The teachers stood up in September as we have in the past. The 600+ principals have never had the cojones to stand up to CPS. Instead of "standing and delivering" they just stand by and wait-for the teachers. Teachers cannot run the school only the principals. Principals need to do their jobs and stop delegating so much to the teachers-our job is to teach-not write curricula, counsel/observe co-workers, act as nurses, social workers or the hundreds of things WE are asked to do.


  • Annie-

    I share your frustration with what I believe is the overabundance of bad principals in our system. Great leaders yield great schools. I think the conversation that teachers system-wide need to have is "what is a good principal?".

    The most effective principals I have work for delegated like their jobs depended on it (because they probably did). The principal I was most fond of made me feel like I was a vital and important member of the leadership team in all the work and the credit that came with the fruits of those labors. They made me feel like my extra time working outside of my teaching was the difference between my school being a fantastic place for kids...and a depressing one. I look back fondly on the "extra-curriculars" I have done in growing my school...they have made me proud of the educator I have become today.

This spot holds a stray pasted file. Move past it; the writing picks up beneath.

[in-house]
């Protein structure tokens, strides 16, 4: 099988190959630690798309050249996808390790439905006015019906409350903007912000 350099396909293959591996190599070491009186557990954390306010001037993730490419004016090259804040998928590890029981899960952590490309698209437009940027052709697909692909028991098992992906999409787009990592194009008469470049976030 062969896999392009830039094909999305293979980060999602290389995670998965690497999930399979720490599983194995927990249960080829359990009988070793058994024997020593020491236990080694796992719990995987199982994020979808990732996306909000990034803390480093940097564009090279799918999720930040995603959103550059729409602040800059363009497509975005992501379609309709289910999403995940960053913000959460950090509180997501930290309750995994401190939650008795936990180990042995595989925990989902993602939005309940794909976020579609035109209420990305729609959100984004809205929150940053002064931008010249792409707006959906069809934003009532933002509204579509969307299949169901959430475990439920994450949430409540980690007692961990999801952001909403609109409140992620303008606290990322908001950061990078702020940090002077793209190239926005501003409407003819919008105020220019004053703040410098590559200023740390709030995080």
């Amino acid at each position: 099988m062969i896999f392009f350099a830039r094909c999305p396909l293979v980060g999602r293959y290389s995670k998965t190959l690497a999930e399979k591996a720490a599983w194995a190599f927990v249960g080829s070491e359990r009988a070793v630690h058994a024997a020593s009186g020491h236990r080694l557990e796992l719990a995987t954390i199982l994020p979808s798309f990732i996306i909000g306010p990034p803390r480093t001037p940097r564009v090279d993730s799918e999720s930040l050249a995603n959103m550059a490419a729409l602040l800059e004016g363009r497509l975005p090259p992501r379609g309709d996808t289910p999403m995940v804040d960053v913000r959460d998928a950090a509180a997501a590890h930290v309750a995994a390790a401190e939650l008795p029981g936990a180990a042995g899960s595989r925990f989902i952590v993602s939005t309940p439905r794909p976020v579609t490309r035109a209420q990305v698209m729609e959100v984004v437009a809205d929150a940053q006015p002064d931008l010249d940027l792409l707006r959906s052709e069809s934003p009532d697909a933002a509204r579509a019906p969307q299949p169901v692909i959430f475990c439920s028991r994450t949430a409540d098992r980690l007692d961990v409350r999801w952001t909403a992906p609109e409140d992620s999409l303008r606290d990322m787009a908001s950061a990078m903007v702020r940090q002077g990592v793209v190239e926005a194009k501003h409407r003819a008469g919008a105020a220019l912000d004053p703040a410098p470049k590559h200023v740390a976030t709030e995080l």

This shouldn't be confused with being unsupportive of our Union's efforts to fight for a decent living wage. I was front and center during the marches advocating for the future of our profession. I do however separate these from the day to day reality that teachers are the lifeblood of our schools. Principals can't do everything. I had one once who thought she could and she was an ineffective and boorish crazy woman. The job of the teacher extends well beyond the walls of our classroom during our lessons...and solidarity should never obscure this practical reality.

  • Thank you Patty23. When one is a children first principal, you are the only thing between the area officers, now called chiefs.
    Some chiefs have found a way to negatively pressure principals who then unfortunately, pressures teachers. A former principal recently shared that at their last meeting, the chief started with "you better get the scores up." This same chief does not allow the school to tailor professional development for school needs, requiring all network teachers to go to meetings that are unorganized and repetitive.
    Annie-have you seen the new principal evaluation? It is horrific. Great principals will be chased away by it because it does not allowing creativity or support of teachers. It is a gotcha process.
    Do you think principals asked for the new per pupil budgeting process? This process will rob Peter to pay Paul for larger schools